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Kyrgyz, Tajik Guards Injured In Border Clash

The cause of the January 11 shooting wasn't immediately clear, but tensions have been high in the region for years amid a series of territorial disputes.
BISHKEK -- Officials say five Kyrgyz border guards, one Kyrgyz policeman, and two Tajik border guards have been hospitalized with injuries after tensions escalated into exchanges of gunfire along the Kyrgyz-Tajik border.

Reports indicate an argument broke out between the Kyrgyz and Tajik border guards when the Tajik guards demanded Kyrgyz construction workers halt work on a road in a disputed area of the two countries' border.

Nematboy Olimov, the head of the Chorkuh council in Tajikistan's Isfara district, provided this version of events to RFE/RL's Tajik Service.

The Kyrgyz border guards "brought seven machines and started working and made people angry. Yesterday, they said that they would not continue construction and no machines would be here but they did not fulfill their promise and destabilized the situation," Olimov said.

"They started shooting first, using snipers. They hit one of our soldiers and forced our troops to respond."

The head of border protection in Kyrgyzstan's southern Batken Province, Adybek Nabiev, said the Tajik side created the problem and started the shooting.

"Around 1 p.m. a disturbance began and we sent additional forces. The gunfire has stopped and border guards from both sides are having talks," Nabiev said.

"Tajik border guards came up to our water-distribution station and [the Kyrgyz and Tajiks] started to argue. Then the Tajik head of special forces opened fire and our commander of forces was shot in the stomach."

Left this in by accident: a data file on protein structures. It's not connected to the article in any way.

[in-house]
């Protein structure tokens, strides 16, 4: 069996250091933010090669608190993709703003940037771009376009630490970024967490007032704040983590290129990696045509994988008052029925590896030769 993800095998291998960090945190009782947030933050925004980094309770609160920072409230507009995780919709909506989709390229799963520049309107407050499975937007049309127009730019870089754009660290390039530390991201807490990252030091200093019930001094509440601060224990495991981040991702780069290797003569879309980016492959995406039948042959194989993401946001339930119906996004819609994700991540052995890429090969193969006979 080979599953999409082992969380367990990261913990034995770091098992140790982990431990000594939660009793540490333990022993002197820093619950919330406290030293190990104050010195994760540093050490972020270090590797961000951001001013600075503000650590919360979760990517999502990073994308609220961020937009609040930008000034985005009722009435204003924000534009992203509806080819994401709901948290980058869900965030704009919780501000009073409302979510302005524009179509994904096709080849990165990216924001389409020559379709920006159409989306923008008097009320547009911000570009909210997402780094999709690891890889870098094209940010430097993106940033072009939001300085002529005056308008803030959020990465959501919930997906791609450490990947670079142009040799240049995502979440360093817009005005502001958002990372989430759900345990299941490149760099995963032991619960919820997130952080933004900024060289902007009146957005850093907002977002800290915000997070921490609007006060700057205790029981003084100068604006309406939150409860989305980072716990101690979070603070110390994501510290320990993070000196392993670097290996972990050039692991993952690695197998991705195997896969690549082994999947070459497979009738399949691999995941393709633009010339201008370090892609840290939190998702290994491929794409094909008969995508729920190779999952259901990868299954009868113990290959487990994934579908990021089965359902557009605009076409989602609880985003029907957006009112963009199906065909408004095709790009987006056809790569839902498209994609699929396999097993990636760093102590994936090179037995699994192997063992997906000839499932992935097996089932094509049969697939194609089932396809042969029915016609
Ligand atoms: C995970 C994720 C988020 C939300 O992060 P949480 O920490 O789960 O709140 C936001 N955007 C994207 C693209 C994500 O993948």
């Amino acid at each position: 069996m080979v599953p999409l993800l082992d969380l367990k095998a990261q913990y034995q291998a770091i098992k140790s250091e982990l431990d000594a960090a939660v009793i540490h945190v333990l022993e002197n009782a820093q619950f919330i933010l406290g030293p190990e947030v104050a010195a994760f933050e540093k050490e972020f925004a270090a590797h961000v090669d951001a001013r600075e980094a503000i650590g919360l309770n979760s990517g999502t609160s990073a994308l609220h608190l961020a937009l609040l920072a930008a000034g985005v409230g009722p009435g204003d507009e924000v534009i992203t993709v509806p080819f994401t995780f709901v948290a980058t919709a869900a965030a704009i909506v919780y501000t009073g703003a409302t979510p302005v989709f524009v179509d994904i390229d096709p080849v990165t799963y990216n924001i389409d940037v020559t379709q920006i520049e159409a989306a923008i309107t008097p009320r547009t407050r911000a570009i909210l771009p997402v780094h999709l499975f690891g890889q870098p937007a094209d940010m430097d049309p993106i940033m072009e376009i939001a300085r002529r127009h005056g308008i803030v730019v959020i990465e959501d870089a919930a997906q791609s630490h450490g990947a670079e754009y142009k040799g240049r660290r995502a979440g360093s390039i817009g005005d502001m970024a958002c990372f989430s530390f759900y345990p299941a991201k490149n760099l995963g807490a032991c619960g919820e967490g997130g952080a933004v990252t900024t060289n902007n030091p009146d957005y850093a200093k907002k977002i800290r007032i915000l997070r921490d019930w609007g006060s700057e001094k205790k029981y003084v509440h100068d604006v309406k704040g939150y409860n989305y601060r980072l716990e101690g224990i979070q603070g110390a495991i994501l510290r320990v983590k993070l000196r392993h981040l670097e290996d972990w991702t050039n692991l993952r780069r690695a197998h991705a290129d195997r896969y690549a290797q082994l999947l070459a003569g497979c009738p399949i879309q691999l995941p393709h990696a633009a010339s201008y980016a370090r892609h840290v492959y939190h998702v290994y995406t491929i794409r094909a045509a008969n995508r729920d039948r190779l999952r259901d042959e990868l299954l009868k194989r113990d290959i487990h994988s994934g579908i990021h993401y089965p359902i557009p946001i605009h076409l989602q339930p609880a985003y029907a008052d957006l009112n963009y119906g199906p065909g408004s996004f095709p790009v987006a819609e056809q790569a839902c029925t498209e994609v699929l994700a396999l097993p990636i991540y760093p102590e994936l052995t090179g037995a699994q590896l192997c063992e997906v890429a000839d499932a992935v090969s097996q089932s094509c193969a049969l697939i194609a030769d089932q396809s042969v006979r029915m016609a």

Kyrgyz Deputy Prime Minister in charge of security matters Tokon Mamytov said Tajik border guards also fired mortars and grenade launchers at the Kyrgyz guards. Mamytov said fragment of the shells and one unexploded shell were found at the scene of the violence.

Exchange Of Fire, Versions

Kyrgyz Prime Minister Jantoro Satybaldiev said he had sent a note of protest to Tajikistan's Foreign Ministry over the incident.

Tajikistan's Foreign Ministry released a statement later in the day that blamed the Kyrgyz side for starting the problem.

The Tajik statement said the incident started when Kyrgyz workers "using armed cover of soldiers" started doing work on a road, "part of which passes through Tajikistan."

The Tajik statement continued that some 20 Kyrgyz soldiers started screaming insults at the Tajiks, then "without warning unleashed a barrage of fire" at the Tajik border guards.

RFE/RL’s Kyrgyz Service reports that Kyrgyzstan and Tajikistan have ordered senior officials to conduct a joint investigation of the incident.

Tensions have been high in the region for years amid a series of territorial disputes.

The road that zigzags in and out of Kyrgyz and Tajikistan territories in the area of the shooting was only reopened a few days ago after a cafe and house were burned down in a Kyrgyz village and locals closed the road in protest.

The Kyrgyz construction machines were in that area on January 11 to build a detour around Tajik territory.

Ill-defined borders have led to regional tensions since the 1991 collapse of the Soviet Union.

Kyrgyz and Tajik officials have met several times in recent weeks to discuss measures to alleviate tensions along their common border, including a prohibition on using weapons during the daytime and an agreement to jointly patrol disputed areas of their border regions.